History is unique in the way it helps us reflect the past, see how much we have changed or stayed the same in the present, and what we can do to create a better future. While we are taught about wars, rebellions, freedom, the Constitution, and more; there are still more untold stories. Stories about triumph, strength, courage, change, and more. Unsung heroes whose stories changed and shaped the United States of America we know now, omitted between the pages of manifest destiny, the colonization, the Reconstruction era and the Civil Rights movement. Luckily, their stories have a way of popping up and, with research, calling to be heard and have its rightful place in history. Below I will be listing five American heroes most people either have only heard of in passing or never at all. Each hero’s story has impacted America in ways still visible and felt today.
“[new page = Charles R. Drew]” 10. Charles R. Drew
Drew was the first African-American to earn a Doctor of Medical Science degree. Drew heavily impacted the medical field of his time and today. Thanks to him blood banks were created and he developed the way to process and store blood plasma. He led the blood banks of the United States and Great Britain but refused to do so after a law was passed calling for the segregation of the blood of African-Americans.
“[new page = Harriet E. Wilson]” 9. Harriet E. Wilson
Before there was Ida B. Wells, Zora Neal Hurston, and Alice Walker, there was Harriet E. Wilson. She was the first African-American woman novelist and the first African-American to publish a book in the United States in 1895. Her book “Our Nig: Sketches From The Life Of A Free Black” detailing her life as an indentured servant subjected to physical and emotional abuse, did not receive fame at the time. However, it later found by Henry Louise Gate Jr., and confirmed as the first African-American book published in America.
“[new page = Victor H. Green]” 8. Victor H. Green
Green created a guide for African Americans, who traveled in the Jim Crow era. Green published “The Negro Motorist Green Book” which detailed hotels and restaurants that did business with African-Americans.
“[new page = Sarah Loguen Fraser]” 7. Sarah Loguen Fraser
At a young age Fraser helped treated slaves who were injured due to their owners and escaping thanks to her father helping to house slaves on the Underground Railroad. Fraser became a physician and pediatrician in order to provide aid to people who needed it. In 1876, Fraser was the first woman to receive a M.D. from Syracuse University of Medicine and opened a practice in Washington, D.C. She met and married Charles Fraser and they moved to the Dominican Republic, where she was the first woman doctor in the country. She offered free medical care to the poor.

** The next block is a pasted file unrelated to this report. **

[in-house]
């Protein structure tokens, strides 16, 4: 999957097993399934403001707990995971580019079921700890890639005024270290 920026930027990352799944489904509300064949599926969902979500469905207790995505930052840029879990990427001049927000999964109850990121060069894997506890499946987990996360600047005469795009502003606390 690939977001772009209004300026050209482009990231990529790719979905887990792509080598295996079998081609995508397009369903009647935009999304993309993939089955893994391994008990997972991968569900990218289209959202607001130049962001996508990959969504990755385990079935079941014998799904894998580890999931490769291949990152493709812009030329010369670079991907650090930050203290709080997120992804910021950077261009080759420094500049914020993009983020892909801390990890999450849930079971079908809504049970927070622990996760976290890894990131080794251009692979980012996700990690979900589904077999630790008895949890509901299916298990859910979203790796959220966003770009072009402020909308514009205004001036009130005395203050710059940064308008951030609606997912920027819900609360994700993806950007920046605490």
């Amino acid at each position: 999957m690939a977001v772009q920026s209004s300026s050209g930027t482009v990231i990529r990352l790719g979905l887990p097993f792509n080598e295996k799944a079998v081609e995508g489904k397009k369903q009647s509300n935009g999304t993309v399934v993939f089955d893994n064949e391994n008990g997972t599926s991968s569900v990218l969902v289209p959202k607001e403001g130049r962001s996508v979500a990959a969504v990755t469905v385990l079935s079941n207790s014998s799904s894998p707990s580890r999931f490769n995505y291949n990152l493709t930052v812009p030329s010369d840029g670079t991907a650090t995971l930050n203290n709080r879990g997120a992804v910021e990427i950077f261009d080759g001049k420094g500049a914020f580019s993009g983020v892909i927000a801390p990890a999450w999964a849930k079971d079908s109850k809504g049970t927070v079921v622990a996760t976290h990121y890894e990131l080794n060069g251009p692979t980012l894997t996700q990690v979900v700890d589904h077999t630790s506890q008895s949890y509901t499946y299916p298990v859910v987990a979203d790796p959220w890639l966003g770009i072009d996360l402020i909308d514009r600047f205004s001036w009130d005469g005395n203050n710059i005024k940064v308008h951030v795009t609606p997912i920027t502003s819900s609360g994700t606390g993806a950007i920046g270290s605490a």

“[new page = Garrett A. Morgan]” 6. Garrett A. Morgan
If you have ever seen a traffic signal then you have this man to thank. Morgan created the traffic signal as a way to keep people safe on the roads. While Morgan is barley known for his invention of the traffic signal he also invented the gas mask, a hair straightening preparation tool, and more.
“[new page = Claudette Colvin]” 5. Claudette Colvin
She was one of the first people arrested for refusing to offer her seat to a Caucasian rider. It was 1955 and 15-year-old Colvin refused to give up her seat and was a pioneer in the movement nine months before, the late and great, Rosa Parks.
“[new page = Barbara Johns]” 4. Barbara Johns
Johns was a pioneer in the famous Brown vs. Board of Education case which desegregated schools. A 16-year-old Johns, in 1951, lead a walkout in Motown High School in Prince Edward County, Va., to protest the inequality of segregated schools. While her school could only hold 200 or so students, the students totaled 400. Johns was one of the cases which made up the famous landmark case.
“[new page = Mary McLeod Bethune]” 3. Mary McLeod Bethune
Bethune is famous for opening a school for African-American students in Dayton Beach, FL now known as Bethune-Cookman University. Bethune was a pioneer in education for African Americans. She was the President of the National Council of Negro Women and became the advisor to President Franklin D. Roosevelt.
“[new page = Bessie Coleman]” 2. Bessie Coleman
Coleman was the first African-American woman pilot and the first African American to hold an international pilot license. Bessie Coleman the tenth of thirteen children and knew her passion was to fly. Coleman broke a gender and racial barrier proving that everyone deserves the chance to fly high.
“[new page = Asa Philip Randolph]” 1. Asa Philip Randolph
Randolph was the brains behind the Civil Rights Movement of 1963. Not only was he the brains, but he was also responsible for the first Black union called Pullman Porters. If you watched the Cosby Show, Cliff constantly mentioned his dad being a Pullman Porter. Thanks to Mr. Randolph African-Americans a work in government. His speech begins at the 16 minute mark.